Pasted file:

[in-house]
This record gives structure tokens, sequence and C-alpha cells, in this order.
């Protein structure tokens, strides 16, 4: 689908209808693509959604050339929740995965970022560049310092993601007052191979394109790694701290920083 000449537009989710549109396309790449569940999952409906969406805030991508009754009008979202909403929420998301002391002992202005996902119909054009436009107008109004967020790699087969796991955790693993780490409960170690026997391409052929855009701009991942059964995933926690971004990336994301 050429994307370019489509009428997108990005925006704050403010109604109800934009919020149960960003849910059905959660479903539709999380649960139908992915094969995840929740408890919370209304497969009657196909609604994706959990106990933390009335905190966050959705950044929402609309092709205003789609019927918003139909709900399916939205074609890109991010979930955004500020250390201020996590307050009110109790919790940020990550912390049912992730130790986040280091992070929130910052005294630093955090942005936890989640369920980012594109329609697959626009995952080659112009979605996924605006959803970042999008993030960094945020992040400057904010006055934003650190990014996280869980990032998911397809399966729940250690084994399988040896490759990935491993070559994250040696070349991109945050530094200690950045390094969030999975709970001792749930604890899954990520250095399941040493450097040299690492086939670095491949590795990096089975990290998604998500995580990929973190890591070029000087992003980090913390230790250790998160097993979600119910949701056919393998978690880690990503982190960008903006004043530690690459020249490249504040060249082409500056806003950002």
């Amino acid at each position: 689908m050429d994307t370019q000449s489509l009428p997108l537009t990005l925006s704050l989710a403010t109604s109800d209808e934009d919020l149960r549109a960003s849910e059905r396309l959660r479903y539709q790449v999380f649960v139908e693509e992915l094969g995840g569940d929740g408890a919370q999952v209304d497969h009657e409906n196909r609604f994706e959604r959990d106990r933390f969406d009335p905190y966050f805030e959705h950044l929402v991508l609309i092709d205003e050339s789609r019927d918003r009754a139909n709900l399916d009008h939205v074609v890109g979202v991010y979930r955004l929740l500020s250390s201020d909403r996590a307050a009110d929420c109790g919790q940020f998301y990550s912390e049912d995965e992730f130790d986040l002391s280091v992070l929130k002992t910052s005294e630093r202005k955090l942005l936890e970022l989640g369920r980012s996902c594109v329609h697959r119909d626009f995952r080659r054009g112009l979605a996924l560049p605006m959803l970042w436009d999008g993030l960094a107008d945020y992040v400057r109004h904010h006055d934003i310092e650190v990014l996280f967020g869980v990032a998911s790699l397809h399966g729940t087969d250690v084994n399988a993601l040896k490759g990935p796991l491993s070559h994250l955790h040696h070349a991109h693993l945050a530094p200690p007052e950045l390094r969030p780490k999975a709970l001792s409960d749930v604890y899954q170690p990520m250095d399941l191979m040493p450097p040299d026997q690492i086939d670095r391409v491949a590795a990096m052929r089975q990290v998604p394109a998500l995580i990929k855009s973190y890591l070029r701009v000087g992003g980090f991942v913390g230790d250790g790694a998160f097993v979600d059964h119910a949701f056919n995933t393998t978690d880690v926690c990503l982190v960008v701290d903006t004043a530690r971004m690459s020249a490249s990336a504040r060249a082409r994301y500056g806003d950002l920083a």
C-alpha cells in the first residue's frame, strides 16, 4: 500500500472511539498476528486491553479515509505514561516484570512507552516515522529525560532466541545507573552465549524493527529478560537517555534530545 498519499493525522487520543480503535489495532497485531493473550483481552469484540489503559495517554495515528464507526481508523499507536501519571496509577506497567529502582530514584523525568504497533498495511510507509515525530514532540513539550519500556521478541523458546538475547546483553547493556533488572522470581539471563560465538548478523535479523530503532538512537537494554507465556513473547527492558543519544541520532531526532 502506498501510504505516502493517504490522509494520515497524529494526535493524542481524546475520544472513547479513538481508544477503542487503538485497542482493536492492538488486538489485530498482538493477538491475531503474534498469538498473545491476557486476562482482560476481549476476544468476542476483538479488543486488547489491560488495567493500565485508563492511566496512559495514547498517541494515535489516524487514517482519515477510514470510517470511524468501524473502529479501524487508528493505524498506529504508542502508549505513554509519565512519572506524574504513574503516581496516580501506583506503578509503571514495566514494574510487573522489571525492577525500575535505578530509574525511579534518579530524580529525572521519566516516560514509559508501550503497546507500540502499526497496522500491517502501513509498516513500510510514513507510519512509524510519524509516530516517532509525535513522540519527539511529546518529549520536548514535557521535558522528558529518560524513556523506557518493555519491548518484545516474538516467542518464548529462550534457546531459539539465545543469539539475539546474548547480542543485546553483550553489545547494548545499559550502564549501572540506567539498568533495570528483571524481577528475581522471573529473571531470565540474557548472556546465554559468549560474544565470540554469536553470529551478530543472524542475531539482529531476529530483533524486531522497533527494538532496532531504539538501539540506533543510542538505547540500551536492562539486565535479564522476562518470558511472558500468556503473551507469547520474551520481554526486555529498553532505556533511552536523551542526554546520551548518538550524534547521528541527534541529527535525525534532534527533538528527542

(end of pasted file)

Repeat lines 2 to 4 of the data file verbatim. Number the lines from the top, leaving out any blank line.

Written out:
This record gives structure tokens, sequence and C-alpha cells, in this order.
């Protein structure tokens, strides 16, 4: 689908209808693509959604050339929740995965970022560049310092993601007052191979394109790694701290920083 000449537009989710549109396309790449569940999952409906969406805030991508009754009008979202909403929420998301002391002992202005996902119909054009436009107008109004967020790699087969796991955790693993780490409960170690026997391409052929855009701009991942059964995933926690971004990336994301 050429994307370019489509009428997108990005925006704050403010109604109800934009919020149960960003849910059905959660479903539709999380649960139908992915094969995840929740408890919370209304497969009657196909609604994706959990106990933390009335905190966050959705950044929402609309092709205003789609019927918003139909709900399916939205074609890109991010979930955004500020250390201020996590307050009110109790919790940020990550912390049912992730130790986040280091992070929130910052005294630093955090942005936890989640369920980012594109329609697959626009995952080659112009979605996924605006959803970042999008993030960094945020992040400057904010006055934003650190990014996280869980990032998911397809399966729940250690084994399988040896490759990935491993070559994250040696070349991109945050530094200690950045390094969030999975709970001792749930604890899954990520250095399941040493450097040299690492086939670095491949590795990096089975990290998604998500995580990929973190890591070029000087992003980090913390230790250790998160097993979600119910949701056919393998978690880690990503982190960008903006004043530690690459020249490249504040060249082409500056806003950002």
């Amino acid at each position: 689908m050429d994307t370019q000449s489509l009428p997108l537009t990005l925006s704050l989710a403010t109604s109800d209808e934009d919020l149960r549109a960003s849910e059905r396309l959660r479903y539709q790449v999380f649960v139908e693509e992915l094969g995840g569940d929740g408890a919370q999952v209304d497969h009657e409906n196909r609604f994706e959604r959990d106990r933390f969406d009335p905190y966050f805030e959705h950044l929402v991508l609309i092709d205003e050339s789609r019927d918003r009754a139909n709900l399916d009008h939205v074609v890109g979202v991010y979930r955004l929740l500020s250390s201020d909403r996590a307050a009110d929420c109790g919790q940020f998301y990550s912390e049912d995965e992730f130790d986040l002391s280091v992070l929130k002992t910052s005294e630093r202005k955090l942005l936890e970022l989640g369920r980012s996902c594109v329609h697959r119909d626009f995952r080659r054009g112009l979605a996924l560049p605006m959803l970042w436009d999008g993030l960094a107008d945020y992040v400057r109004h904010h006055d934003i310092e650190v990014l996280f967020g869980v990032a998911s790699l397809h399966g729940t087969d250690v084994n399988a993601l040896k490759g990935p796991l491993s070559h994250l955790h040696h070349a991109h693993l945050a530094p200690p007052e950045l390094r969030p780490k999975a709970l001792s409960d749930v604890y899954q170690p990520m250095d399941l191979m040493p450097p040299d026997q690492i086939d670095r391409v491949a590795a990096m052929r089975q990290v998604p394109a998500l995580i990929k855009s973190y890591l070029r701009v000087g992003g980090f991942v913390g230790d250790g790694a998160f097993v979600d059964h119910a949701f056919n995933t393998t978690d880690v926690c990503l982190v960008v701290d903006t004043a530690r971004m690459s020249a490249s990336a504040r060249a082409r994301y500056g806003d950002l920083a």